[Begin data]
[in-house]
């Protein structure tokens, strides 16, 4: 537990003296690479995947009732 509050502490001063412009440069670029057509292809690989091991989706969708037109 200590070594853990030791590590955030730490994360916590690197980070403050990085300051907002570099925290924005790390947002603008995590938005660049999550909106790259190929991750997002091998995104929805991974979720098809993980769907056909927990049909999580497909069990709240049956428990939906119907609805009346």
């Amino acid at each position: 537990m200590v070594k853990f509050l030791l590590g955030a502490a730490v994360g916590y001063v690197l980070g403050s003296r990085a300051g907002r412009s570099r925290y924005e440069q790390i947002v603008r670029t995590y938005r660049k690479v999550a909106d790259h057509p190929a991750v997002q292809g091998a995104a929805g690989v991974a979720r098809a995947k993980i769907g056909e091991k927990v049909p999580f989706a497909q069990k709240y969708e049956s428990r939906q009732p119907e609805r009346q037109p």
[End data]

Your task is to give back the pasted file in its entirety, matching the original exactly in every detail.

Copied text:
[in-house]
């Protein structure tokens, strides 16, 4: 537990003296690479995947009732 509050502490001063412009440069670029057509292809690989091991989706969708037109 200590070594853990030791590590955030730490994360916590690197980070403050990085300051907002570099925290924005790390947002603008995590938005660049999550909106790259190929991750997002091998995104929805991974979720098809993980769907056909927990049909999580497909069990709240049956428990939906119907609805009346």
């Amino acid at each position: 537990m200590v070594k853990f509050l030791l590590g955030a502490a730490v994360g916590y001063v690197l980070g403050s003296r990085a300051g907002r412009s570099r925290y924005e440069q790390i947002v603008r670029t995590y938005r660049k690479v999550a909106d790259h057509p190929a991750v997002q292809g091998a995104a929805g690989v991974a979720r098809a995947k993980i769907g056909e091991k927990v049909p999580f989706a497909q069990k709240y969708e049956s428990r939906q009732p119907e609805r009346q037109p």